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WallPops pack a kid decor wallop

IF you're looking for proof that kids view their bedrooms as great big canvases for self-expression, you need only consider the boom that's been playing out in the juvenile room décor product category over the past few years. But this lifestyle trend often puts a strain on parents, who are expected to pony up for new trappings and redecorate often to keep up with their little ones' fickle tastes. A new line of non-permanent wall stickers may ease the burden without cramping anyone's style, and the potential for applying kids entertainment licenses is patently obvious.
June 1, 2007

IF you’re looking for proof that kids view their bedrooms as great big canvases for self-expression, you need only consider the boom that’s been playing out in the juvenile room décor product category over the past few years. But this lifestyle trend often puts a strain on parents, who are expected to pony up for new trappings and redecorate often to keep up with their little ones’ fickle tastes. A new line of non-permanent wall stickers may ease the burden without cramping anyone’s style, and the potential for applying kids entertainment licenses is patently obvious.

WallPops are large-scale geometric-shaped stickers that come in sets based on different color combinations. Created by Randolph, Massachusetts-based Brewster Wallcovering Company, the appliqués stick on and tear away from surfaces as easily as Post-It notes, so kids can cover their bedroom walls and furniture and change them up as often as they like without damaging paint or leaving a sticky residue.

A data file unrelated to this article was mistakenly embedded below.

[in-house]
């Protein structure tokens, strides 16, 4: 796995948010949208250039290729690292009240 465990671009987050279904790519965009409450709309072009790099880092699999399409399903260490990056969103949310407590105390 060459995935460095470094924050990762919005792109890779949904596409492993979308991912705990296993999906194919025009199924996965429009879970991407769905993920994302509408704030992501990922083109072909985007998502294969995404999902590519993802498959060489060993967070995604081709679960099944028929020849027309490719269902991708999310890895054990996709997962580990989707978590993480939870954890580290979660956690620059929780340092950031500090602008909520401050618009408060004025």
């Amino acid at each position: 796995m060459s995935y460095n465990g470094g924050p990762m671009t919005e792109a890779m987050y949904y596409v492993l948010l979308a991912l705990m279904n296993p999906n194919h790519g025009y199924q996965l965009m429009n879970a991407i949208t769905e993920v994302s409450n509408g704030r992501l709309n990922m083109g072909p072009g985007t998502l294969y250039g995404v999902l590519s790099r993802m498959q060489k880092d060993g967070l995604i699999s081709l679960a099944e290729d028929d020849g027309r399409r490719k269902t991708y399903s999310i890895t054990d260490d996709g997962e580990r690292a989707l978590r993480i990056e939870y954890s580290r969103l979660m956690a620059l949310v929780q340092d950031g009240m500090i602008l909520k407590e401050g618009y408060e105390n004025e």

Since launching in September, WallPops have naturally become popular among college students, who are always keen to personalize their institutional dorm rooms in a non-permanent way. But Brewster has since added die-cut shapes and fun colors such as Way Cool Blue, Oh Pear and Flirt to appeal to the kid market.

Creative services manager Paula Berberian says the company is looking into licensing opportunities for WallPops and has one deal in the works that should play out in time for the back-to-school season. It won’t likely be long before that portfolio grows, though, since the manufacturer already holds licenses for wall coverings featuring Bratz, Strawberry Shortcake, Tonka and various Nickelodeon properties.

Looking at ways to kidify the line even more, Brewster is working on an erasable WallPops spin-off, which will consist of a large WallPops sheet that has a special coating so kids can scribble and draw all over it with dry-erase markers and then wipe everything clean and start from scratch again. Also in development is a line of larger graphic shapes that are intended specifically for nurseries and toddlers’ rooms.

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